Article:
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Dollar General: An Overview of the Largest US Dollar Store Chain

PART:
1 2 3 4 5 6 7 8 9 10 11 12 13 14 15
Part 13
Dollar General: An Overview of the Largest US Dollar Store Chain PART 13 OF 15

A Look at Dollar General’s Shareholder Returns

Discussing Dollar General’s shareholder returns

Dollar General (DG) has been trading on the New York Stock Exchange since 2009. The company had traded on the stock exchange for around 40 years until it was acquired by Kohlberg Kravis Roberts’ (KKR), an affiliated investment fund, in July 2007. KKR exited Dollar General in December 2013.

After being relisted in 2009, Dollar General’s stock price has risen over 200%. Over the last three years, the stock price grew 13%, compared to 35% growth in Dollar Tree’s (DLTR) stock price in three years.

Looking at year-to-date performance, we see that Dollar General’s stock price is down 7.2% compared to a decline of 0.9% in Dollar Tree’s stock price. Dollar Tree’s better past performance and expected future earnings improvement are the likely reasons behind the company’s stock doing better this year. Read more about the earnings expectations for the two discount retailers in the next part of this series.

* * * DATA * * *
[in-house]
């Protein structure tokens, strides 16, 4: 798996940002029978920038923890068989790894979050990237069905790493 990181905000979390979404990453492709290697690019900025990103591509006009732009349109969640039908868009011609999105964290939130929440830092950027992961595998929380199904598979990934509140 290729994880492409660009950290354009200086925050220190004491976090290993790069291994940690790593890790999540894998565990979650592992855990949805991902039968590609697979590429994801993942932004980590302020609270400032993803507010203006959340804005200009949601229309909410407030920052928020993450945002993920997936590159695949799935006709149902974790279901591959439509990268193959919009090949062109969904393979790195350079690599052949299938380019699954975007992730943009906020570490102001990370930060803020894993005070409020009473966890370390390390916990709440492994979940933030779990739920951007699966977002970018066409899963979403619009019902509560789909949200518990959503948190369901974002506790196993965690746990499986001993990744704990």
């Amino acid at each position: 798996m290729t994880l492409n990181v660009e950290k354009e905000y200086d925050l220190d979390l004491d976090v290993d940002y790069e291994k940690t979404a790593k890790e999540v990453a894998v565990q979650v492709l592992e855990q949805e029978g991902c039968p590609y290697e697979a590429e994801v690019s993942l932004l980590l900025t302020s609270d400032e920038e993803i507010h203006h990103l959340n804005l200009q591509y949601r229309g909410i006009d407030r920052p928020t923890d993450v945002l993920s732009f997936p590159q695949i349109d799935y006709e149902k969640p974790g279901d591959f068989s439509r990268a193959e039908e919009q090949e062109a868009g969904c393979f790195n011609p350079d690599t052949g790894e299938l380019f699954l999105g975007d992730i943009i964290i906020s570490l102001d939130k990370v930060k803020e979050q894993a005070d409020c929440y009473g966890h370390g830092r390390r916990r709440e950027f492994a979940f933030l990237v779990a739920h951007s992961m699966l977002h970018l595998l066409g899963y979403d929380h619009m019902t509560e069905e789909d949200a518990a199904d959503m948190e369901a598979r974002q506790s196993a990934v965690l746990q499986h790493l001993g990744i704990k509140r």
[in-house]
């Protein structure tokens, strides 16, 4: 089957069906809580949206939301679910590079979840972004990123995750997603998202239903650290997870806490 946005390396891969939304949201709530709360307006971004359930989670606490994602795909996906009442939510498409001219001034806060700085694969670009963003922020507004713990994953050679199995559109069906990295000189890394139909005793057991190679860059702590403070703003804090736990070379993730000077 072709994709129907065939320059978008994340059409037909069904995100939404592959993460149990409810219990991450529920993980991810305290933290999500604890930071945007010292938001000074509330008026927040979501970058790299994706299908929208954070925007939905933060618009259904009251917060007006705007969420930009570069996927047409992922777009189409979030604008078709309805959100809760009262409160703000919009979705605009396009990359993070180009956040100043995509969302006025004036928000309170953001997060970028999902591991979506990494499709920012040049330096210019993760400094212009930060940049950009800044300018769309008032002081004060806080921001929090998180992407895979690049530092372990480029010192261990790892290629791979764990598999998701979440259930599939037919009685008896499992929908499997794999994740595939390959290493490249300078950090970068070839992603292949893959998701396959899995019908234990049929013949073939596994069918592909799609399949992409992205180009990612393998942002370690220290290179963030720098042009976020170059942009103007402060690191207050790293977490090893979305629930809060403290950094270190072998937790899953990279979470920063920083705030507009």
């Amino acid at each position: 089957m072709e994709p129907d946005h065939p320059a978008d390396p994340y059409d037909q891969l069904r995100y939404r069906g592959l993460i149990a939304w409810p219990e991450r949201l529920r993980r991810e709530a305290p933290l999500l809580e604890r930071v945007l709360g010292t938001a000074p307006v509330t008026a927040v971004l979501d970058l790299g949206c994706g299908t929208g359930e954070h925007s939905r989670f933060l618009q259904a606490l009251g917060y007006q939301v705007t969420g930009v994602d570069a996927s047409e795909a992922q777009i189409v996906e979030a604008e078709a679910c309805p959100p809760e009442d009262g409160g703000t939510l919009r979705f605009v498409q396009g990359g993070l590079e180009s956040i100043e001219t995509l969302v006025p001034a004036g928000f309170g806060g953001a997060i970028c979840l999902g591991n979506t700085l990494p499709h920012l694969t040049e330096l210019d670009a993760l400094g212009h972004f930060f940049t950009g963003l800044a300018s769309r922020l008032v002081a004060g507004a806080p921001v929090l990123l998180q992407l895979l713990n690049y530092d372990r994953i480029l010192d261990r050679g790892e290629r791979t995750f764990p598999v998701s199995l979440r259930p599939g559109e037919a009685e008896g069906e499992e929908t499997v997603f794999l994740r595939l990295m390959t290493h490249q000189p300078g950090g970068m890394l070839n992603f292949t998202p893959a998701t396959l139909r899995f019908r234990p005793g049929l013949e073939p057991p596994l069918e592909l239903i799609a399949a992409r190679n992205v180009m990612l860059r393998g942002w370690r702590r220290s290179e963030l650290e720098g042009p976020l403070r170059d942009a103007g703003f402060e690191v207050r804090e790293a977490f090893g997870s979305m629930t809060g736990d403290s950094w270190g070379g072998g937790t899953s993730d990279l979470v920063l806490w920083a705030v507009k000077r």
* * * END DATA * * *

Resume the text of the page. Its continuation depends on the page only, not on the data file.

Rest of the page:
A Look at Dollar General’s Shareholder Returns

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Dividends and share repurchases

Dollar General boosts its shareholder’s returns by paying regular quarterly dividends and repurchasing shares. The company has paid regular dividends since it reinstated the dividend program in fiscal 2015.

In fiscal 2016, the company returned $1.3 billion to investors via dividends and repurchasing shares. The company bought back 12.4 million shares worth $990 million.

Over the last five years, it has repurchased 74.4 million shares for $4.6 billion. In fiscal 2017, the company plans to buyback $450 million worth of shares.

Comparing dividend yields

Dollar General’s stock offers a dividend yield of 1.5%. This yield is lower than most dividend-paying retailers. Dividend yields on Walmart (WMT) and Target (TGT) are hovering around 2.5% and 4.6%, respectively.

In 2015, the company had set a target of achieving annual shareholder returns between 11% and 17%. In fiscal 2016, shareholder returns stood at 14.5%, including 13.1% in EPS growth and 1.4% in dividend yield.

Investors looking for exposure to Dollar General through ETFs can consider the Van Eck Retail RTF (RTH), which invests 2.7% of its total holdings in the company.

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